Highly intelligent people are more likely to be generous and altruistic, psychological research finds.
Altruistic people are unselfish and sometimes deny themselves so that others can have more.
Intelligent people may be more generous partly because they can afford it.
People with higher IQs generally have greater resources, or can expect to recover what they have given later on.
Generosity is not something people usually associate with intelligence — but this study clearly shows a link.
The study’s authors write:
“In the first study, we found that those who contributed more than their fair share to a public good were more intelligent, as measured by two relatively independent measures of general intelligence.
In the second study, we showed that those who possess a dispositional tendency to value joint benefits more than
their own, scored higher on an intelligence test.”
For the study, 301 people played games that involved either donating to others or keeping things for themselves.
The results revealed that intelligent people were more generous to others.
People who were more egotistical — keeping more for themselves — tended to be less intelligent.
People with higher IQs were more concerned with the public good.
The authors write:
“The evidence presented supports the possibility that unconditional altruism may serve as a costly signal of general intelligence because altruism is costly and is reliably linked to the quality ‘general intelligence’.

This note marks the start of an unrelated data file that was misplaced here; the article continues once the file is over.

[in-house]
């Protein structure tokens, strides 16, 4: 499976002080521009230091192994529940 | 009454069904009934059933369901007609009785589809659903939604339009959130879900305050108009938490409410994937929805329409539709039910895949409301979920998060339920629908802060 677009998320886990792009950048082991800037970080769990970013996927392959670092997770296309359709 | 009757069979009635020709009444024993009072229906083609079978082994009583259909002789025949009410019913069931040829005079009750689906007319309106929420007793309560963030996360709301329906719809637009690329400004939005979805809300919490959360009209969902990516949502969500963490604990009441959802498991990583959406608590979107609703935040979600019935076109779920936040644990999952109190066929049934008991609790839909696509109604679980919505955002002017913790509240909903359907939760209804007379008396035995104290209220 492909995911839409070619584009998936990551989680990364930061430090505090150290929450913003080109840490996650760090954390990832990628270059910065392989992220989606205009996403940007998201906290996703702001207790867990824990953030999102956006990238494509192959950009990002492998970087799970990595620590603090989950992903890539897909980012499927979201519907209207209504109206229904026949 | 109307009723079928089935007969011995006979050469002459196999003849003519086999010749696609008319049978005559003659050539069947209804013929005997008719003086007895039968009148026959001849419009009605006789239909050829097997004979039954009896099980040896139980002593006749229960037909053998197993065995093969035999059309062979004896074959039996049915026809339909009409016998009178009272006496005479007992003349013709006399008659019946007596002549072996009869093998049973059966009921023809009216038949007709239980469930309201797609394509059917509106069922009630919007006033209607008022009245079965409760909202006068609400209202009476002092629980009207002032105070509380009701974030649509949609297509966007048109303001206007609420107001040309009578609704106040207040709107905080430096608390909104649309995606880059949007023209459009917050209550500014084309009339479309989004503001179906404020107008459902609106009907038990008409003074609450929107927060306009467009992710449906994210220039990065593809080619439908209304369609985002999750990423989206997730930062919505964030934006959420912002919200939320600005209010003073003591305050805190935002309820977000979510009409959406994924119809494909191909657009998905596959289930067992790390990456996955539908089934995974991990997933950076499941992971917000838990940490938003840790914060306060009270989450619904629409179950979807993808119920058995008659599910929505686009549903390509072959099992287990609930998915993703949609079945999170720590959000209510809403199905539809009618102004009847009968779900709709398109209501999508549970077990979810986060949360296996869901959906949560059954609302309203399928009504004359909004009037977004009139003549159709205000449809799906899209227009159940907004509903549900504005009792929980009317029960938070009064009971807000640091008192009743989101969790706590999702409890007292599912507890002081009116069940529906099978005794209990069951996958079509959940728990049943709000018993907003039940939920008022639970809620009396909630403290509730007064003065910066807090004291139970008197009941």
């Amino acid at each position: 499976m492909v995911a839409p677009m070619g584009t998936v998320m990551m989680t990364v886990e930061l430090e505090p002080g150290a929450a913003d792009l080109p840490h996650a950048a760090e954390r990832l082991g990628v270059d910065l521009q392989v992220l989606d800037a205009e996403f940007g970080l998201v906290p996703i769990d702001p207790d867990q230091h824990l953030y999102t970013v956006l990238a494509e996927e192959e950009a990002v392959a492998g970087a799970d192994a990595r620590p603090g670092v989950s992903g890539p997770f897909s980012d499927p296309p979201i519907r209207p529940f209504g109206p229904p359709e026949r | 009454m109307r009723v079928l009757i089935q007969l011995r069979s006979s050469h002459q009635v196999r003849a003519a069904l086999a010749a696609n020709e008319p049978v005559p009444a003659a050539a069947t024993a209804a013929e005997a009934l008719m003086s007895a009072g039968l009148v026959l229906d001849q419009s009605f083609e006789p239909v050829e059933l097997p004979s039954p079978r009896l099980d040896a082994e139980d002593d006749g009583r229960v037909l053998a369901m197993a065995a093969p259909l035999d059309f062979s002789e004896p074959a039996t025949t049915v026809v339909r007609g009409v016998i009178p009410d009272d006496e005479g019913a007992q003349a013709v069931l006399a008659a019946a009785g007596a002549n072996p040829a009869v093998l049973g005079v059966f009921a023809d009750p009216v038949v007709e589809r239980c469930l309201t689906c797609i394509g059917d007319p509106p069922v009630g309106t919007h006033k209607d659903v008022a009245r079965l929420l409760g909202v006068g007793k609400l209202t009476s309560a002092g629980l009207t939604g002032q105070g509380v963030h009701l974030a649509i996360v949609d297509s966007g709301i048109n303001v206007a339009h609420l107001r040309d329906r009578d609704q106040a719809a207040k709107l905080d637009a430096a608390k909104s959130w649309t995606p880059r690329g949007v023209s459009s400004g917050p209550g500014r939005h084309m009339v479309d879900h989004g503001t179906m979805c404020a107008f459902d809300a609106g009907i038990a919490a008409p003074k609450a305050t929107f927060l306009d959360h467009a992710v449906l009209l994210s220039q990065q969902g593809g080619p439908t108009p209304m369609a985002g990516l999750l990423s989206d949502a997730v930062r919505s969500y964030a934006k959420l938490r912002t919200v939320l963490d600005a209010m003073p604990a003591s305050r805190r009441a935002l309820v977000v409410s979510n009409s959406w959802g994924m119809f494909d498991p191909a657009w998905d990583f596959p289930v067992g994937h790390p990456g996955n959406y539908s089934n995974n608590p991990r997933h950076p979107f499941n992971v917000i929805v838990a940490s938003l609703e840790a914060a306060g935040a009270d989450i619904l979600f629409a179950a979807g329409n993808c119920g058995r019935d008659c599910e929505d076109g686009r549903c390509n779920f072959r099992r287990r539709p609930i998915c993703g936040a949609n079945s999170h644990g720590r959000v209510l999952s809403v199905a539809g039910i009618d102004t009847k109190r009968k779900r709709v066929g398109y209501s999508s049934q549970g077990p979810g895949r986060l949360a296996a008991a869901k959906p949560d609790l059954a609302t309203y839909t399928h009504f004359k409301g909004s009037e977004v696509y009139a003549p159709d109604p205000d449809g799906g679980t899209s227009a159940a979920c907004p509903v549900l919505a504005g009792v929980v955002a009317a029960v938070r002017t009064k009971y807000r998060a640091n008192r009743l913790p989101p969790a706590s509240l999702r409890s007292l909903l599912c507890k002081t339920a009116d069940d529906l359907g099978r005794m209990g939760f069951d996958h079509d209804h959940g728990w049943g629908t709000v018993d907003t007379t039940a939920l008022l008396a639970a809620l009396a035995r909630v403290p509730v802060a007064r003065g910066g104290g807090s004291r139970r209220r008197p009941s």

Consistent with the finding that children’s intelligence
predicts later socio-economic success better than parents’ attributes, we assume that intelligence is an indicator of future resources.
As a consequence, someone with high cognitive skills may be able to donate more in advance than someone with lower skills.”
In other words, intelligent people can afford to be more generous because they have more to give.
About the author
Psychologist, Jeremy Dean, PhD is the founder and author of PsyBlog. He holds a doctorate in psychology from University College London and two other advanced degrees in psychology.
He has been writing about scientific research on PsyBlog since 2004. He is also the author of the book “Making Habits, Breaking Habits” (Da Capo, 2003) and several ebooks:
- Accept Yourself: How to feel a profound sense of warmth and self-compassion
- The Anxiety Plan: 42 Strategies For Worry, Phobias, OCD and Panic
- Spark: 17 Steps That Will Boost Your Motivation For Anything
- Activate: How To Find Joy Again By Changing What You Do
The study was published in the Journal of Research in Personality (Millet & Dewitte, 2007).